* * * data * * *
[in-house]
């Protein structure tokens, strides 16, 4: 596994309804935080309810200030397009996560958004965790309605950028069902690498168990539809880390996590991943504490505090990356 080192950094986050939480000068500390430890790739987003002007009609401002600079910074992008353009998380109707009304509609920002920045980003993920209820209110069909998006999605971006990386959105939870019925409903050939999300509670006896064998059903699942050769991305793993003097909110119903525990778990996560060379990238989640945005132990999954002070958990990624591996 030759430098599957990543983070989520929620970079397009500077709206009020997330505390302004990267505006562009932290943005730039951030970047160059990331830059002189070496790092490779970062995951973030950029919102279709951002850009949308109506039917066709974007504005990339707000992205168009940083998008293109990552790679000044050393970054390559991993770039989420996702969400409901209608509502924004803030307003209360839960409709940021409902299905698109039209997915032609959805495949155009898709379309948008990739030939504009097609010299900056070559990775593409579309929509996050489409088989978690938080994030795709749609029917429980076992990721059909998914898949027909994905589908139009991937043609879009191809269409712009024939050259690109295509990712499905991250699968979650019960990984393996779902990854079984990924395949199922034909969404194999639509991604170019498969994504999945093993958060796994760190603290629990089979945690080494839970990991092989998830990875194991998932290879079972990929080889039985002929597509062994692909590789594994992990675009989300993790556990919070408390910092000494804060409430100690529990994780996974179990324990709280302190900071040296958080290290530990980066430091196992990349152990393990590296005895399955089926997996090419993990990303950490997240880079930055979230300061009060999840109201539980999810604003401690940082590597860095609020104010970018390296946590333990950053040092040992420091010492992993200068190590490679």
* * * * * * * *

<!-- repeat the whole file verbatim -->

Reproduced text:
[in-house]
């Protein structure tokens, strides 16, 4: 596994309804935080309810200030397009996560958004965790309605950028069902690498168990539809880390996590991943504490505090990356 080192950094986050939480000068500390430890790739987003002007009609401002600079910074992008353009998380109707009304509609920002920045980003993920209820209110069909998006999605971006990386959105939870019925409903050939999300509670006896064998059903699942050769991305793993003097909110119903525990778990996560060379990238989640945005132990999954002070958990990624591996 030759430098599957990543983070989520929620970079397009500077709206009020997330505390302004990267505006562009932290943005730039951030970047160059990331830059002189070496790092490779970062995951973030950029919102279709951002850009949308109506039917066709974007504005990339707000992205168009940083998008293109990552790679000044050393970054390559991993770039989420996702969400409901209608509502924004803030307003209360839960409709940021409902299905698109039209997915032609959805495949155009898709379309948008990739030939504009097609010299900056070559990775593409579309929509996050489409088989978690938080994030795709749609029917429980076992990721059909998914898949027909994905589908139009991937043609879009191809269409712009024939050259690109295509990712499905991250699968979650019960990984393996779902990854079984990924395949199922034909969404194999639509991604170019498969994504999945093993958060796994760190603290629990089979945690080494839970990991092989998830990875194991998932290879079972990929080889039985002929597509062994692909590789594994992990675009989300993790556990919070408390910092000494804060409430100690529990994780996974179990324990709280302190900071040296958080290290530990980066430091196992990349152990393990590296005895399955089926997996090419993990990303950490997240880079930055979230300061009060999840109201539980999810604003401690940082590597860095609020104010970018390296946590333990950053040092040992420091010492992993200068190590490679």